Despite the certainties after three months of a college basketball season, there are always questions when the teams begin postseason play. For the Atlantic Coast Conference women, the tournament that begins tomorrow in Charlotte, N.C., has several intriguing story lines.
Will Maryland make the most of a generous draw featuring tomorrow night's game against Wake Forest and a possible matchup against Virginia, a team it has played with confidence? Will North Carolina State play well enough to make it back to the Final Four? Will Duke make a statement that will help it finally live down this season's embarrassing start?
Maryland got its only road win of the season against the Demon Deacons on Feb. 6 and played the Cavaliers tough in both meetings. The reality, though, is that the Terps' season is likely to end well before the championship game is played Monday night.
"We're not very experienced going down there," said coach Chris Weller, whose team has seven newcomers. "We plan to stay, win or lose, because we want to know what this experience is all about."
Despite Maryland's 6-20 record and a 3-13 league mark, Weller is apparently returning for another year at Maryland, according to news reports yesterday.
Pat Nicol, former senior women's administrator and key player in the fate of Weller over the past two seasons, recently said the veteran coach should be retained.
"Without question, that was my recommendation when I left," said Nicol, who left Maryland late last year for an assistant athletic director's position at Southern Connecticut State. "Given her success and what she has brought to the University of Maryland, I believe in loyalty and I would like to see her follow through with this recruiting class."
The teams expected to contend in this tournament and beyond are Duke, Virginia, Clemson and North Carolina, the defending tournament champ featuring Nikki Teasley (St. John's at Prospect Hall) and Chanel Wright (Western). But will the ACC get a fifth team into the NCAA tournament?
It isn't assured, even if that team is N.C. State, a Final Four team last year. The Wolfpack, led by ACC Player of the Year candidate Summer Erb, struggled to a 3-5 record in the first month of the season. While some of the losses were to highly regarded foes like Old Dominion, Penn State and Clemson, N.C. State also let an ugly one slip in against New Orleans.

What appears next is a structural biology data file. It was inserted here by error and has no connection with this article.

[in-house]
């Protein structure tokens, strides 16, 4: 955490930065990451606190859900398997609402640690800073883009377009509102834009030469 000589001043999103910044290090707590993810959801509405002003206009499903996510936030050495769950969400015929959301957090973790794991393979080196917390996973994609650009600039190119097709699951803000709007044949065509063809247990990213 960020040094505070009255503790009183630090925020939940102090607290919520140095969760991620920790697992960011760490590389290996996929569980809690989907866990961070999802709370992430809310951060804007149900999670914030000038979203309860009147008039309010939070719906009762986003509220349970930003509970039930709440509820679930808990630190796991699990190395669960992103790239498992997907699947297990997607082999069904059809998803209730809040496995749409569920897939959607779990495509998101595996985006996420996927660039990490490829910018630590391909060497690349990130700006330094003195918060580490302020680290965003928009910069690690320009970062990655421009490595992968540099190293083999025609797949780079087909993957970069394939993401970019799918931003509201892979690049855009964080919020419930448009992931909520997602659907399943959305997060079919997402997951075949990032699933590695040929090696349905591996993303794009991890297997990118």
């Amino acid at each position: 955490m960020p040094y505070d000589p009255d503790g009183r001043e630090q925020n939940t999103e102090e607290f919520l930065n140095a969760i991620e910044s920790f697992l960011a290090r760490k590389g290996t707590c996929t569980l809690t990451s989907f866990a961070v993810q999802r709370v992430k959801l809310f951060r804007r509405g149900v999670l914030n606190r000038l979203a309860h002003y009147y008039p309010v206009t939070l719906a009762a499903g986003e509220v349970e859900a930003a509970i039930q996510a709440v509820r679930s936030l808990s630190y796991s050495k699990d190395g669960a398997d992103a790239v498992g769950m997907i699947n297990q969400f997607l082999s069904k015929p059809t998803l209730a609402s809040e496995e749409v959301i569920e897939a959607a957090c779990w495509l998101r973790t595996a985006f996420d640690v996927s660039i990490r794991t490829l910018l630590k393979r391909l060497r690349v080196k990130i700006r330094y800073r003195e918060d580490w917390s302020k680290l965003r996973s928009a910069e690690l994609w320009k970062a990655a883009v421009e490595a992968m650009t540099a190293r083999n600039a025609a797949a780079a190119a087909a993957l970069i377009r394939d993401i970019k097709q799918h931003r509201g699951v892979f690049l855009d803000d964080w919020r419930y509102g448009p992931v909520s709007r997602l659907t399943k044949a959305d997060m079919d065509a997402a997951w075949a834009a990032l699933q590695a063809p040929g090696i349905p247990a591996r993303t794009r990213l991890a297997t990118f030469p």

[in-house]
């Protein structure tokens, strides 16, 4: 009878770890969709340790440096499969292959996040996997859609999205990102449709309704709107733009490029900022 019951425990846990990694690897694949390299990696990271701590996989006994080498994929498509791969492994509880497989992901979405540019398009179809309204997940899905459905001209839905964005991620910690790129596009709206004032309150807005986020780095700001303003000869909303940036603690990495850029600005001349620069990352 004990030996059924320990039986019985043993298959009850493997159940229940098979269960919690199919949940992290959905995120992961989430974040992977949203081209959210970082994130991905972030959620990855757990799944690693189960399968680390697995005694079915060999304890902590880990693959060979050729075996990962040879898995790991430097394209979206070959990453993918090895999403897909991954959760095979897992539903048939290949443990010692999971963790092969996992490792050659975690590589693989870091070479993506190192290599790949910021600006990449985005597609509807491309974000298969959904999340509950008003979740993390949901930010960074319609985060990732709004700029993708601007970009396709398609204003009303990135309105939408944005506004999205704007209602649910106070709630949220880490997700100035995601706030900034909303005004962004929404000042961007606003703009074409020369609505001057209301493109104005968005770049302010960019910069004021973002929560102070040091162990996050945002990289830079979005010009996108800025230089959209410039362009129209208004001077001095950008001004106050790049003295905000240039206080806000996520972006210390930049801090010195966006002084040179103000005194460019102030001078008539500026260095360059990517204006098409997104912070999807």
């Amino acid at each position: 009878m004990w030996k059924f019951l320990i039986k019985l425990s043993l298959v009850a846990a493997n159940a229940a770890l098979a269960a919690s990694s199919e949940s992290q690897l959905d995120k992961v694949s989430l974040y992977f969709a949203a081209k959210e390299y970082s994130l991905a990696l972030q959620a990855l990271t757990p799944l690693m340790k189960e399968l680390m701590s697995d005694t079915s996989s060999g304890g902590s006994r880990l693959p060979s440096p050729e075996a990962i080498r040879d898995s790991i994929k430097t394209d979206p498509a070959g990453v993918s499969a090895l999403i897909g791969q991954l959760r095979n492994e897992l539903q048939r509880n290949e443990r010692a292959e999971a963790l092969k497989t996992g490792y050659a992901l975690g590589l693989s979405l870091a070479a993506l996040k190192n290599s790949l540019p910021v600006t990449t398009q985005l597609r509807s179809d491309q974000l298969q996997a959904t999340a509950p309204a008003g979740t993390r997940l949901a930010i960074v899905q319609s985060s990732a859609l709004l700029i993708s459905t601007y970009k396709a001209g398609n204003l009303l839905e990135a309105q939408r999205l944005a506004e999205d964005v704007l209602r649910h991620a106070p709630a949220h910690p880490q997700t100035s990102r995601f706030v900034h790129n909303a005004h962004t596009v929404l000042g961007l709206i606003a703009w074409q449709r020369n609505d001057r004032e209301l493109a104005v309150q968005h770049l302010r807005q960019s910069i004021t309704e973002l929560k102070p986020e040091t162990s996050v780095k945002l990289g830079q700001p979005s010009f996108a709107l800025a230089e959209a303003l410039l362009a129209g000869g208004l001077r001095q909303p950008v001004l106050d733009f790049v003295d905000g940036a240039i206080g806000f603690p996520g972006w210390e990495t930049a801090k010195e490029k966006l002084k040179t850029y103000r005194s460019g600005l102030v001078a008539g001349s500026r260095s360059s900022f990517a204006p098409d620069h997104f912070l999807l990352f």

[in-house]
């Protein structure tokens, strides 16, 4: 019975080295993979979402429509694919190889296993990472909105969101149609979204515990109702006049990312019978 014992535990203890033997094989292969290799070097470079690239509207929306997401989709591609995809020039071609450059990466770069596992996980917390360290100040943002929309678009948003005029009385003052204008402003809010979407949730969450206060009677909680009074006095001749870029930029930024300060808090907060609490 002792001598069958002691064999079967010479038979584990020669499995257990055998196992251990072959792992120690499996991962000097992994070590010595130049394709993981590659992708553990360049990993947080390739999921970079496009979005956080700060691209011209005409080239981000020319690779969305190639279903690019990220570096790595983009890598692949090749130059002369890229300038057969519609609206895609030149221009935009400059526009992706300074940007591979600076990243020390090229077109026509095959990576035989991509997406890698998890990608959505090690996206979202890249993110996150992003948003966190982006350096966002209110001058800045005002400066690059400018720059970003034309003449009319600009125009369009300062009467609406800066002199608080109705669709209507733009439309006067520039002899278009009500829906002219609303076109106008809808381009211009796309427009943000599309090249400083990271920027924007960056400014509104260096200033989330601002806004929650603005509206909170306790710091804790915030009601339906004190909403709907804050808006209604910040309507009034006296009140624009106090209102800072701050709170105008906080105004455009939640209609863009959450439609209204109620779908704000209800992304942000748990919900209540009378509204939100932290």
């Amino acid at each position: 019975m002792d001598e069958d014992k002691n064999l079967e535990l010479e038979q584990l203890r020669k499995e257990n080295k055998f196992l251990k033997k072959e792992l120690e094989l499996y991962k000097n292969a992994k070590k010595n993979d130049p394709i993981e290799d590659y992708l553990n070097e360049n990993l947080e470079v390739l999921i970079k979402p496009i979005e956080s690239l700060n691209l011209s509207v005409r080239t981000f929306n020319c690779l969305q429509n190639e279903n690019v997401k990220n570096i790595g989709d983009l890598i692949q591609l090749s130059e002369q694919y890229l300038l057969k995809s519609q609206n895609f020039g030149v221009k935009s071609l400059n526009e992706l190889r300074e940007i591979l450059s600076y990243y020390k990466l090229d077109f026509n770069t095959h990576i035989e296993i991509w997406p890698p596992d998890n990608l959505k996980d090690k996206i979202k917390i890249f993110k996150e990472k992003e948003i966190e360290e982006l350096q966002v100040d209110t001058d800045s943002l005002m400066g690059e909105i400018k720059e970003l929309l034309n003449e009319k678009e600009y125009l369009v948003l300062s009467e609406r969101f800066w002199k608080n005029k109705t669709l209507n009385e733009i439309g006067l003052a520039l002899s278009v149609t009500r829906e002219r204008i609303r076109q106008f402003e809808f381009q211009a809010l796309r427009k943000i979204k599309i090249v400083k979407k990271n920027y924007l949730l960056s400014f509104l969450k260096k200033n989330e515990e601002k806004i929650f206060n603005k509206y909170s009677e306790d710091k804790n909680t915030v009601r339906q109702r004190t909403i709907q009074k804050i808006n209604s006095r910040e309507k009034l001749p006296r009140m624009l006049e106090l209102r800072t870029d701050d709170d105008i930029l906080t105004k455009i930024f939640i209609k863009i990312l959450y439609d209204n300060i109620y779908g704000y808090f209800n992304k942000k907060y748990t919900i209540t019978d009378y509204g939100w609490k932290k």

Since the return of guard Kristen Gillespie, though, the Wolfpack has bolstered its case by winning seven of the last 10 games, including a road win over North Carolina. Another win would help.
"I don't assume anything," N.C. State coach Kay Yow said. "I know that I have a team that deserves to compete in the NCAAs. What other people will decide, I don't know. I'm banking on the great stretch we had in February. If we can win a game, it would help our cause."
Another team for whom this weekend is vital is Duke, which won the regular-season title with a 15-1 record. The blemish -- against Clemson on Feb. 14 -- was the only loss for the Blue Devils since falling to Tennessee on Dec. 6.
But what can they do in March?
In spite of a second straight ACC crown, there is a skepticism that surrounds Duke's 23-5 record, reflected in a No. 8 national ranking despite one of the best ACC records of all-time. The league -- ranked fifth in RPI -- is seen as having a down year, and the Blue Devils started the season by going 1-4 against the nation's elite, a start that still haunts them.
"Everyone in America saw our game against Connecticut," Duke coach Gail Goestenkors said of the season opener, a 30-point loss. "It was an embarrassment. That, more than anything, sticks with people."
Duke can reverse that perception by winning three games over the weekend. It would provide an improved shot at a No. 1 seed when the NCAA tournament pairings are announced March 7.
ACC women's tournament
Where: Independence Arena, Charlotte, N.C.
TV: Semifinals and championship game on HTS
Radio: Maryland games on WMUC (650 AM and 88.1 FM) and over the Internet at www.wmuc.umd.edu
Defending champion: North Carolina Favorite: Duke (regular-season champs the past two seasons, and winners of 18 of its past 19 games)
Dark horse: Clemson (tournament finalist in '98; only team to defeat Duke in '99) MVP candidate: Summer Erb, North Carolina State, the lumbering but multi-talented player who led the league in scoring and rebounding. Duke's Michele VanGorp will probably win ACC Player of the Year honors. Pub Date: 2/25/99